Hundreds of buildings — from houses to strip malls — could face the wrecking ball after California authorities unraveled a decade-long scam involving a pair of phony building engineers who used stolen software to craft bogus blueprints, officials told

Wilfrido Rodriguez and Ruben Gutierrez, allegedly posing as licensed professionals and using stolen software, drew up engineering and architectural plans for homes, apartments, commercial properties and strip malls in at least 56 Southern California cities beginning in 2003, according to police. Neither had the training, expertise or credentials to vouch for the safety of the building plans, and authorities are only now grasping the scope of the problem.

“There has never been a case involving alleged engineering fraud of this magnitude,” Detective Rod Barton, of the Los Angeles County Sheriff’s Department’s Fraud and Cyber Crimes Bureau, told “Because this involves fraud related to structural engineering, we just don’t know if the houses are safe, unsafe or suitable for habitation.”

“There has never been a case involving alleged engineering fraud of this magnitude.”

– Det. Rod Barton, of the Los Angeles County Sheriff’s Department

The pair duped architects, builders and homeowners into believing they knew what they were doing, Barton said. Now, authorities are tasked with reviewing every building the pair worked on and determining if they are structurally sound, an issue made all the more urgent given the frequency of earthquakes in California.

“A significant concern is foundations,” said Panos Prevedouros, a professor and chair of Civil and Environmental Engineering at the University of Hawaii-Manoa. “Experienced drafters can work out safe designs for small masonry structures, but proper foundation design and specialized structural components required detailed engineering analysis.”

Before embarking on their alleged scam, the pair worked for the Rolling Hills Estates-based Palos Verdes Engineering Company. The company, which declined to comment for this story, told authorities it uncovered the alleged engineering fraud after a customer complained about an offer made by the men in April 2014.
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Police say the men are now cooperating, but the scope of the problem is massive.

Since that time, Barton and his bureau have been tracking down projects that involved the pair, and have been stunned and horrified at the number of buildings involved.

“Up until then, nobody had any knowledge that this fraud was occurring,” Barton told “We visited 56 cities from San Bernardino and Riverside to Ventura County. Our nexus were the initial files Palos Verdes Engineering identified, and then we segued into other projects. It was a lot of groundwork.”

Law enforcement authorities are working the Board of Professional Engineers, Land Surveyors and Geologists to determine the scope and risk posed by the alleged fraud.

“Evidence thus far uncovered leads us to believe there were hundreds of projects built on their fraudulent structural engineering,” said Tiffany Criswell, the board’s enforcement manager. “Evidence leads us to believe there are additional properties we have yet to identify.”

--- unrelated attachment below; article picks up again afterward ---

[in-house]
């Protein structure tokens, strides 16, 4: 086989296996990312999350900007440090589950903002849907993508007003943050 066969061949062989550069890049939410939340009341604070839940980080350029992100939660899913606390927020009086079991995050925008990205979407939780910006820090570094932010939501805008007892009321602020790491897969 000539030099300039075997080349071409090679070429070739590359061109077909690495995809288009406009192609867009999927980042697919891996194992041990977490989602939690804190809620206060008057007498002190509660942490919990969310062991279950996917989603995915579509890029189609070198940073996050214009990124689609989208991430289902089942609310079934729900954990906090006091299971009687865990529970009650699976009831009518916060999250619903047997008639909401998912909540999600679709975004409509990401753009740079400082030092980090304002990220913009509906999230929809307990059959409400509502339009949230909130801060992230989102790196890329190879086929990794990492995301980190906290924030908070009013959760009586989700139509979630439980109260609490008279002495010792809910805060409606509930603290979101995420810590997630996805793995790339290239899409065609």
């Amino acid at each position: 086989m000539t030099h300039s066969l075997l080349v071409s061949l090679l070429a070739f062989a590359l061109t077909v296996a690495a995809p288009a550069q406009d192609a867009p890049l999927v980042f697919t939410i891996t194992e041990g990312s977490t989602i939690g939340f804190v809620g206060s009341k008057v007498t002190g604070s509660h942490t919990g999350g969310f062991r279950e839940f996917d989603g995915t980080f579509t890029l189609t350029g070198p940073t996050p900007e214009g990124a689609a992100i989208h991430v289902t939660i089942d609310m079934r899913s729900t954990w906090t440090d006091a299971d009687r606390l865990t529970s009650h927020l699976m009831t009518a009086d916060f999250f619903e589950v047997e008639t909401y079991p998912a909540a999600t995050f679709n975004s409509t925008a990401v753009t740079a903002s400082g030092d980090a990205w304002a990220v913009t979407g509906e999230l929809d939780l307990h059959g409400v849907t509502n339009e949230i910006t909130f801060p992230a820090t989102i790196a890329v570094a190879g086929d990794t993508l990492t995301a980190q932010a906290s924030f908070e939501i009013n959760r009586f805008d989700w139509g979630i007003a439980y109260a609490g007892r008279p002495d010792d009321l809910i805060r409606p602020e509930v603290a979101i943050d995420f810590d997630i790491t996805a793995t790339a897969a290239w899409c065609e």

One challenge for law enforcement is that many local governments only keep design and engineering plans on file for six months.

“The Los Angeles County Sheriff’s Department sent contact letters to homeowners, developers, and architectural designers whose properties have been identified as possibly being associated with fraudulent structural engineering,” Barton said. “Investigators believe additional properties associated with structural engineering fraud may exist, but have not yet been identified.”

The men have not been charged and are cooperating with the sheriffs’ detectives. While sheriffs didn’t say how much the men allegedly profited on the deal, they likely made at least $2,000 to $3,000 per project on potentially several hundred projects over 11 years, according to industry insiders.

The LA sheriff’s white collar crime division will consider the case and whether to charge the men with a variety of crimes including civil engineering fraud, grand theft, theft of company identity, and forgery, LA sheriffs’ detectives said.

Palos Verdes Engineering Company had no business relations with the men between 2003 and 2014, during the time the alleged fraud occurred, Barton said. The men allegedly stole software from the company, which was used to produce fraudulent engineering plans bearing its company name and logo, Barton said.

“Palos Verdes Engineering Company’s civil engineer seal and forged signature was also used on structural engineering records to make the plans appear authentic, and as if they had been reviewed and approved by a licensed professional civil engineer.”

Legitimate professional engineers must have a degree in civil engineering, pass several grueling exams and obtain five years of experience before they can sign off on design documents for implementation.

On the architectural side, the value of architectural licensure is “immeasurable,” said Matt Tinder, spokesperson for
The American Institute of Architects, in Washington, DC.

“Without it, the entire built environment could serve as a public safety hazard,” Tinder said.

While there have been no glaring design flaws brought to the sheriff’s attention, there could be a risk to the public, which could be heightened by a natural disaster such as an earthquake. The sheriff’s department is advising homeowners who worked with Rodriguez and Gutierrez to contract the services of a civil engineer to go through the plans, examine their residence and determine if they are safe.

“We want to make sure people are safe,” Barton said. “There is a reason all these requirements are in place. When the whole procedure is circumvented, something bad can happen.

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